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Music Review

Carpenter dazzles with innovative touring organ at Sanders

photos by Sean Proctor/Globe Staff/Boston Globe

CAMBRIDGE — For the professional organist, a relationship with the king of instruments tends to fall into one of two categories: the longtime monogamy of a church assignment, or the touring soloist’s string of one-night stands, each bringing novelty and, presumably, some amount of initial fumbling.

Cameron Carpenter, presented in his local recital debut by Celebrity Series of Boston at Sanders Theatre on Thursday evening, wanted to have it both ways. A zealous missionary, Carpenter longed to share his passion with listeners around the world. At the same time, he craved an instrument with which he could form an intimate bond, he told the audience at Sanders.


Thanks to Marshall & Ogeltree, a Needham firm that incorporates digital sampling and data storage into organ design and renovation, he has seen that fantasy become reality. The International Touring Organ that the firm built for Carpenter is a portable behemoth: a jumbo jet’s control panel tucked into a sleek, black coffin, perched on a pedestal with footboard and bench, surrounded with a phalanx of illuminated loudspeakers, four of them with octagonal copper horns protruding.

The instrument is stuffed with sounds from Carpenter’s favorite organs: stops that emulate a church organ’s creamy clarinet, robust trombone, piercing trumpet and nasal oboe, as well as a theater organ’s rumbling bass drum and clattering cymbals. As heard on his new album, “If You Could Read My Mind,” the organ sounds colorful, responsive, and unusually versatile.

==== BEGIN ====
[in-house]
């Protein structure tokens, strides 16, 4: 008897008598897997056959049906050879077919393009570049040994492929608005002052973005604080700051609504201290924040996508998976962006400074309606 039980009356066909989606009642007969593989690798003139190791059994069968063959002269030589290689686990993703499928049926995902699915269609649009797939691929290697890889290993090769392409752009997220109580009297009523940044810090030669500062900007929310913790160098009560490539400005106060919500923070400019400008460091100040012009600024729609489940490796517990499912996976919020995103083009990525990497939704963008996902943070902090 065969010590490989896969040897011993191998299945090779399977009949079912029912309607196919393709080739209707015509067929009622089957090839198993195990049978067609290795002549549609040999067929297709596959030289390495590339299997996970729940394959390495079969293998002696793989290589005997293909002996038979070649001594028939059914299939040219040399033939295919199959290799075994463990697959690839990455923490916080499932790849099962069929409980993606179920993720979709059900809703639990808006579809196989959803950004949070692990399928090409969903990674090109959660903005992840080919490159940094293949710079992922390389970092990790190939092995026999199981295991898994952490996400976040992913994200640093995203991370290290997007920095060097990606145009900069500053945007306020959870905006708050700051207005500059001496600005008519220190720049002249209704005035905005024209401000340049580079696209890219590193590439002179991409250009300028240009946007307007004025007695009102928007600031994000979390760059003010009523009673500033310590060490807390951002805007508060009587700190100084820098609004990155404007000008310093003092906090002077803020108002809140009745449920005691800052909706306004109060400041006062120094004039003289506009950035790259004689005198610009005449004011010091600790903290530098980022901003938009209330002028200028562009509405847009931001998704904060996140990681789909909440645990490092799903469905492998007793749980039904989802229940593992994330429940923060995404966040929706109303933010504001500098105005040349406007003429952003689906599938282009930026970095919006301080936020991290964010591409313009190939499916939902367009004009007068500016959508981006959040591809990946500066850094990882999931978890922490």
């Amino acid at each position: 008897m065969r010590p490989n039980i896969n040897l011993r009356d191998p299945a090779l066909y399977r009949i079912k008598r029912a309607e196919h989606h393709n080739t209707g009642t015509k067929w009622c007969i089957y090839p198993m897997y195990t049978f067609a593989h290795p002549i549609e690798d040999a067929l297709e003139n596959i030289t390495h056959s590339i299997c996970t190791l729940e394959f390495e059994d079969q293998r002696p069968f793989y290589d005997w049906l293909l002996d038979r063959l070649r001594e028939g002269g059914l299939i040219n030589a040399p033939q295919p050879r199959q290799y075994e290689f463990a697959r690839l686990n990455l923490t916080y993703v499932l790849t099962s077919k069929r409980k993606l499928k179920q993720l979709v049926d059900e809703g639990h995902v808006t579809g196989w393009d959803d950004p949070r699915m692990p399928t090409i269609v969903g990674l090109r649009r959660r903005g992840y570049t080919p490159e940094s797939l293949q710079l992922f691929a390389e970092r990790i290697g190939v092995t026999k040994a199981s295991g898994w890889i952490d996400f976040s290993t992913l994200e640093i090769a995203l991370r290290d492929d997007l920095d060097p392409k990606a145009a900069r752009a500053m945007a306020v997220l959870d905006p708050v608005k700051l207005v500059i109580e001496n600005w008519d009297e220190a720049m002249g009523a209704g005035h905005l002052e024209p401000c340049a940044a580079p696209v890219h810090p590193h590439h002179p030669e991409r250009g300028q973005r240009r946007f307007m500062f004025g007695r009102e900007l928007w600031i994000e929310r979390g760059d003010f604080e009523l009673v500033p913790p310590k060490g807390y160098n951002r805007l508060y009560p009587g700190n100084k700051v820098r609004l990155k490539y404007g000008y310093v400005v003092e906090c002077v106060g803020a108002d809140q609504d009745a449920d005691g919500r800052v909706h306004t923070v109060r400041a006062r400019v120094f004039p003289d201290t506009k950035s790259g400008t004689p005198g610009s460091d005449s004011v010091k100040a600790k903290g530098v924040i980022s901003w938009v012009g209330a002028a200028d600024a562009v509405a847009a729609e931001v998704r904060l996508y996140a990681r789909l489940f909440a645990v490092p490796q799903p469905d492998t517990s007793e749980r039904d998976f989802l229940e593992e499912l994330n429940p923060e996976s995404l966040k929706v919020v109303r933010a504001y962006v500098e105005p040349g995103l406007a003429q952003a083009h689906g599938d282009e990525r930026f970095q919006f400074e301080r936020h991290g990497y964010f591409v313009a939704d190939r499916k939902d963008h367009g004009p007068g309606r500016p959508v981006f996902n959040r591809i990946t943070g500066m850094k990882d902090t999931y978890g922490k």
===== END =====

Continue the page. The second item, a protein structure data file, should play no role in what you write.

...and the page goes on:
In concert, where an overhead video screen afforded prime views of Carpenter’s prodigious technique on the five-manual console, his extensive thumbwork, and his bedazzled boot heels prancing nimbly across the pedals, the instrument is impressive, if not wholly convincing to anyone who has spent time in a real pipe organ’s domain. In situ, such an instrument doesn’t just shake the rafters, but essentially merges with atmosphere and architecture: a palpable presence.


Still, Carpenter’s organ satifies more than any electric simulacrum I’d heard previously, and the intimacy that he claims with its workings yields benefits for the listener. His Bach — here, the Toccata and Fugue in A minor, Trio Sonata in E-flat, and Toccata in F (performed in F-sharp for reasons undivulged) — was notable for its clarity, precision, and purposefulness. His rendition of Marcel Duprè’s “Variations sur un Noël” was by turns chaste and macabre, ghostly and grand.

“Music for an Imaginary Film,” a Carpenter original, impressed more with its vivid cinematography than its jump-cut pacing. Carpenter’s taste for constant registration shifts could distract in Shostakovich’s “Festive Overture” and Bernstein’s “Candide” overture. But there was no faulting his ability to shape a melody: a knack that also served in a Gershwin medley, where “S’Wonderful,” “They Can’t Take That Away From Me,” “Our Love Is Here to Stay,” and more bubbled up in silken sequence.

Time and again as Carpenter spoke to the audience, he referred to the organ’s capacity for eroticism and power. Certainly, his rendition of Albéniz’s “Evocación” had a languid warmth to savor. And in his arrangement of Scriabin’s Piano Sonata No. 4, the opening Andante amounted to “Tristan”-drunk pillow talk prefacing the eager, ardent thrusts of the Prestissimo volando.

Steve Smith can be reached at Follow him on Twitter @nightafternight.